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Edge of greatness: WWE’s R-Rated Superstar retires on top of the world

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“The sharp edge of a razor is difficult to pass over; thus the wise say the path to Salvation is hard.”

Champagne supernova: For a moment, Edge was the brightest star that outshined an entire industry.

In a recent interview with the Charlotte Observer in the days before WrestleMania, WWE World champion Edge, 37, talked his eventual retirement in Asheville, N.C., targeting a vague date of “Maybe a couple years. Five? It’s up to my body, which also depends on the kinds of matches…I want to be able to function and walk and hike these hills.”

When asked about his specialty, the Ladder Match, which put he and boyhood friend Christian on the map as WWE tag-team champions at WrestleMania 2000, he replied, “I’m relieved I don’t have to do it as much. I still get called on to do it every once in a while. I had 19 ladder matches and most guys have never had one. It’s taken a toll. Now everyone understands I only have so many more of those in me.”

Turns out that 20 might have been one too many.

The kamikaze style that got him noticed in the Attitude Era resulted in Edge having spinal fusion surgery eight years ago to recover from a broken neck. Since that time, he’s maintained the hard-work ethic that’s always been his trademark, including several more trips up and down the ladder…literally. That’s the only way he knows how to work–full throttle. It’s clear he felt he owed it to his fans, the company and himself to carry on with the same physical style that made him a superstar.

After retaining his championship against Alberto Del Rio at WrestleMania in a bit of a surprise, Edge was scheduled to defend the title in a Ladder Rematch at the upcoming Extreme Rules WWE PPV. Thing was, though, he’d been experiencing more pain than usual lately; more disconcerting, he sometimes felt numb in his arms. Then he got the results back from his latest MRI: He was possibly one bad bump away from a wheelchair. Suddenly, a simple life with his dogs in Asheville seemed a lot more attractive, albeit sooner than expected.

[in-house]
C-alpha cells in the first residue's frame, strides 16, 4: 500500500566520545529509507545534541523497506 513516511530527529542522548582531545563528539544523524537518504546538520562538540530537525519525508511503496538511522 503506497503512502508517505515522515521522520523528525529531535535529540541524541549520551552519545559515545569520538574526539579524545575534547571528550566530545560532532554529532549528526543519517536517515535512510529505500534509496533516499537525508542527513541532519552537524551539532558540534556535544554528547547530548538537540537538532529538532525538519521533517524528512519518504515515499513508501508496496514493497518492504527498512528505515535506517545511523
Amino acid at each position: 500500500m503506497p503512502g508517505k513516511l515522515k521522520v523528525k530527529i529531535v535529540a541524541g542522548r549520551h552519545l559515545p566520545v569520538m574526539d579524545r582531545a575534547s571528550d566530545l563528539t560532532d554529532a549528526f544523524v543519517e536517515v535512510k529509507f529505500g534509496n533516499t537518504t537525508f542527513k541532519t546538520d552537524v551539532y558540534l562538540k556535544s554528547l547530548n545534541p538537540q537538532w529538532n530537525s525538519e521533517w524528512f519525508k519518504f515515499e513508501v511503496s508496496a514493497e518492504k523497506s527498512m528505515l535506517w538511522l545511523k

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In an abrupt move that stunned many in the industry to the point that many initially suspected it to be an angle (including me), Edge announced his retirement on Monday’s RAW, getting emotional as he discussed his dream since childhood with pal Christian to became champions in WWE. “There’s no way if you had told me when I was 11 years old that I would win more championships in the history of anyone in this company that I would have believed you.” (A fact that’s even more impressive is that Edge accomplished all that without sleeping with a single McMahon. Now, Vickie Guerrero is another matter entirely….)

I have a soft spot in my heart for guys who were fans of the business as kids who got to live the dream. I’m thankful that on a very small level, I was able to do the same. There’s a passion with boyhood fans to live up to the standards–and in my cases exceed them–of their wrestling heroes of the ’80s. From his tag-team classics with Christian vs. the Hardys (and hilarious promos to boot) to his runs as World champion when he consistently delivered the strongest matches on the card and the most entertaining buildups to PPVs, Edge had a hell of a career. In an era when entertainment is stressed more than ever, Edge more than delivered the goods in that category as well. His promos, backstage vignettes and in-ring work have made him probably the best all-around WWE performer of the last seven years, in my opinion. He was versatile in that could be the slimiest heel to the funny cool guy we all wanted to be–not many can pull that off, especially with WWE Creative switching him babyface/heel constantly. Not to worry–Edge’s facial expressions alone could tell a story.

It’s only fitting in the weeks leading up to his retirement, Edge teamed with Christian one last time on RAW. And he also celebrated with his buddy on the industry’s biggest stage in Atlanta after retaining the WWE World championship–a moment young Adam Copeland could only dream about watching from the stands at WrestleMania VI at Toronto’s SkyDome in 1990. Ironically enough, in Edge’s absence, Christian may finally get the push to the next level as a singles star in WWE as he continues the good fight with Alberto Del Rio in honor of his friend for the now vacant World title–though that’s probably not how Jason Reso wanted it.

Although Shawn Michaels may have vacated the WWF title when he tragically lost his smile (they were later reunited after a thorough search) and Batista did the same with the WWE World title because of a legit injury only to return, Edge is the first WWE performer to go out while at the top of the ladder of his profession. In fact, other than AWA champion Verne Gagne, who owned the company, I can’t think of a single major World titleholder to actually retire as champion. But, of course, this isn’t about worthless wrestling titles–this is about quality of life and having the wisdom to step back from something you love while you still can.

Farewell, Edge. You were one of the great ones. Here’s to you for walking away.

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